Politics

by Karl Bode


Filed Under:
congress, fcc, house, net neutrality, senate



Senate Push To Save Net Neutrality Needs Just One Vote, But You Still Shouldn't Get Your Hopes Up

from the reverse-the-reversal dept

A Congressional effort to reverse the FCC's attack on net neutrality needs just one vote to move forward, but still faces a very steep uphill climb toward success. Fifty senators have endorsed a legislative measure to use the Congressional Review Act to reverse the FCC's repeal of the rules. The CRA can be used to reverse any regulatory action with a majority vote in Congress, provided the vote occurs within 60 days of the regulatory action in question. With 49 Democrats and one Republican (Maine's Susan Collins) now supporting the effort, it needs just one Republican vote to forward, notes Senator Ed Markey:

"Momentum is building,” Sen. Ed Markey (D-MA) told reporters at a Boston press conference on Tuesday. "There will be a vote on the floor of the U.S. Senate to restore net neutrality as the law of the land,” Markey said. Under the Congressional Review Act it takes just 30 votes to bring a resolution to a vote and there would be a “price to pay” for lawmakers to side with the FCC. “Access to a free and open internet is and should be a 21st right—net neutrality forms the foundation of both our democracy and our economy."

The chance of this gambit's success have been consistently and routinely over-hyped by the well intentioned. Should the effort pass the Senate it still needs to secure floor time and win a vote in the House, where lawmakers like Marsha Blackburn have pretty routinely made protecting AT&T, Verizon and Comcast revenues their very top priority. Pennsylvania Representative Mike Doyle issued a statement listing the supporters currently signed on in the House, though that support remains well short of the threshold needed to run the gauntlet of ISP-beholden lawmakers there:

"We’ve made good progress so far in getting Members to sign on as original cosponsors of our bill to restore Net Neutrality, and I will continue to seek additional cosponsors in the weeks ahead,” Congressman Doyle said today in releasing the list of names. “There’s overwhelming public support for preserving Net Neutrality, so it’s no surprise that there’s strong support in Congress as well. I’m confident that if there’s enough public pressure, Congress will overturn the FCC’s order killing net neutrality."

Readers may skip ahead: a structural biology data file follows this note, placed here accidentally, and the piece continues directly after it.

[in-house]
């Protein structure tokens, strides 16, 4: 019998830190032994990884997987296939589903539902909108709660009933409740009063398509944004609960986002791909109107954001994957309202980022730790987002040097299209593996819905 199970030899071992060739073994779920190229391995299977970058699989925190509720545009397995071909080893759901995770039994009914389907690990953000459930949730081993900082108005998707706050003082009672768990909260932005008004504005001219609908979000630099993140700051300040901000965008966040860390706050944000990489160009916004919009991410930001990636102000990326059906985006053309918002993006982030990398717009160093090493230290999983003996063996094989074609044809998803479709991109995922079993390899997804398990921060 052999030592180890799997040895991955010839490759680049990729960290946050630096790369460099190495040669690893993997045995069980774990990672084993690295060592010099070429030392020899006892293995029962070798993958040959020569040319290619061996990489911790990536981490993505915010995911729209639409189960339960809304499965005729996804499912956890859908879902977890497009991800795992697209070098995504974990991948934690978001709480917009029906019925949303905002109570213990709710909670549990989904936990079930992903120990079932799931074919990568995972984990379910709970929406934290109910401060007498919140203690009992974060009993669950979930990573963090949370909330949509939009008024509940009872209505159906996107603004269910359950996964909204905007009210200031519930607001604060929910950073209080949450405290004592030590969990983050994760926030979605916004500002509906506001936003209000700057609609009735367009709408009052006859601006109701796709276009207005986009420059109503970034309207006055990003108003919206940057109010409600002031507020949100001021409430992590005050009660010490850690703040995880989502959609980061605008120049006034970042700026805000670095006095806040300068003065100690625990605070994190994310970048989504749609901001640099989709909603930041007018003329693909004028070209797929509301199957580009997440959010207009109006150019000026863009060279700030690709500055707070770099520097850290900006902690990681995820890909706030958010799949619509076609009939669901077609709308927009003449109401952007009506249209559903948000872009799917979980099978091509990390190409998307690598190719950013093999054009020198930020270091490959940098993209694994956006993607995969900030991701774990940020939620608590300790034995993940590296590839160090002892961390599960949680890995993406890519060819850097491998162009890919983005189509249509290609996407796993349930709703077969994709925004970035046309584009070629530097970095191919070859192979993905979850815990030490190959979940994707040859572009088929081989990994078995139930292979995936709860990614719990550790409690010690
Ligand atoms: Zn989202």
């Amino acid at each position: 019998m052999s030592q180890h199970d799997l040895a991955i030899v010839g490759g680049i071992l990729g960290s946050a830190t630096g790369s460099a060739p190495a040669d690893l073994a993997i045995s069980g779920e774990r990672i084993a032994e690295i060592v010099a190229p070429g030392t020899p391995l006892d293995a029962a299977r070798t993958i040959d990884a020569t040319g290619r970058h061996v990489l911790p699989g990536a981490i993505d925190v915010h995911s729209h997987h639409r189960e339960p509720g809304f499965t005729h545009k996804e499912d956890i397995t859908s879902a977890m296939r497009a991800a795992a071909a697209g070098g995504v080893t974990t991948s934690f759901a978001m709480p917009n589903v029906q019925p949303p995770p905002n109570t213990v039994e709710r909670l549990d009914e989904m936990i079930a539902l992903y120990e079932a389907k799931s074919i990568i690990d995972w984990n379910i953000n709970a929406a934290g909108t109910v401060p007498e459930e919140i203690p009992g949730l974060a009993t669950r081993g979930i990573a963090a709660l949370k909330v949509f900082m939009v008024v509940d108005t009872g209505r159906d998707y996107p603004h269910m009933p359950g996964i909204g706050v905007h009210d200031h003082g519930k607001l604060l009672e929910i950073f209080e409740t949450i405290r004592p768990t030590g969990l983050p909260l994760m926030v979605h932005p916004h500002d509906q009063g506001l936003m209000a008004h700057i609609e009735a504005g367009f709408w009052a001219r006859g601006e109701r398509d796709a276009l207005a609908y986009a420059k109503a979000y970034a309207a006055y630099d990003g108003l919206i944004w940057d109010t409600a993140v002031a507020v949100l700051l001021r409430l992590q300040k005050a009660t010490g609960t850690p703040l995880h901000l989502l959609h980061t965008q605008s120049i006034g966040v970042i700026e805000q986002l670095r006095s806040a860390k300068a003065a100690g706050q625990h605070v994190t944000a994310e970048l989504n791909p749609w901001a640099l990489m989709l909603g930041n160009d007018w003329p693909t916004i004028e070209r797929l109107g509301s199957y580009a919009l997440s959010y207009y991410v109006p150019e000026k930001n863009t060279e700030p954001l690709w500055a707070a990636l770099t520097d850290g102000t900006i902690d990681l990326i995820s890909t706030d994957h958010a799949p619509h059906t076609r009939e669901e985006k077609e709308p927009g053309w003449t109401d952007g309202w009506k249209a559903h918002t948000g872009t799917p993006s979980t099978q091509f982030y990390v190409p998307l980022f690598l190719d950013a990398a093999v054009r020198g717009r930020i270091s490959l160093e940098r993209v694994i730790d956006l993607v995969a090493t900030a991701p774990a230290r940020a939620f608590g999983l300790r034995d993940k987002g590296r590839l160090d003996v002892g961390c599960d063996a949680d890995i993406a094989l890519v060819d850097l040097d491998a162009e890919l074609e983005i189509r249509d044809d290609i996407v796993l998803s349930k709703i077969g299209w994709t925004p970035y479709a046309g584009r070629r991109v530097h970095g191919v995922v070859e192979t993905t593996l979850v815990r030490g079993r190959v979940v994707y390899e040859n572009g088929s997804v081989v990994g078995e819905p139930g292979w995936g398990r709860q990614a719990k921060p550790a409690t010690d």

Unlike the Senate, there's no rule that lets a minority of members force a vote, meaning even getting floor time could prove problematic. House supporters could use a discharge petition to bring a vote, but it would require a majority of members (218) to force a vote on the issue. Given this is the same House where members of both parties consistently trip over themselves to give sloppy kisses to AT&T, Verizon and Comcast, this could prove a tall order. Expectations should be in line with this reality.

If the effort gets through the House it would still need the signature of President Donald Trump. Activists I've talked to hope that should it get past Congress, Trump's tendency to bend whichever way the "populist" wind is blowing could get him to sign off on the proposal. But giving such a notable middle finger to his own FCC would be uncharacteristic given all the ISP money being spent on gutting all meaningful state and federal oversight of incumbent ISPs, and there will be plenty of well-funded pressure to ensure that doesn't happen.

While success here has long odds (though this shouldn't discourage you from contacting your lawmaker anyway), the gambit does have the practical purpose of forcing AT&T, Verizon and Comcast's lackeys in both houses to put their disdain for the public down on the public record. That's going to prove particularly useful during the looming midterms, where net neutrality is very quickly becoming a wedge issue. That's especially true among Millennial voters, who seem to have a more innate understanding of why letting Comcast run amok isn't a particularly great idea.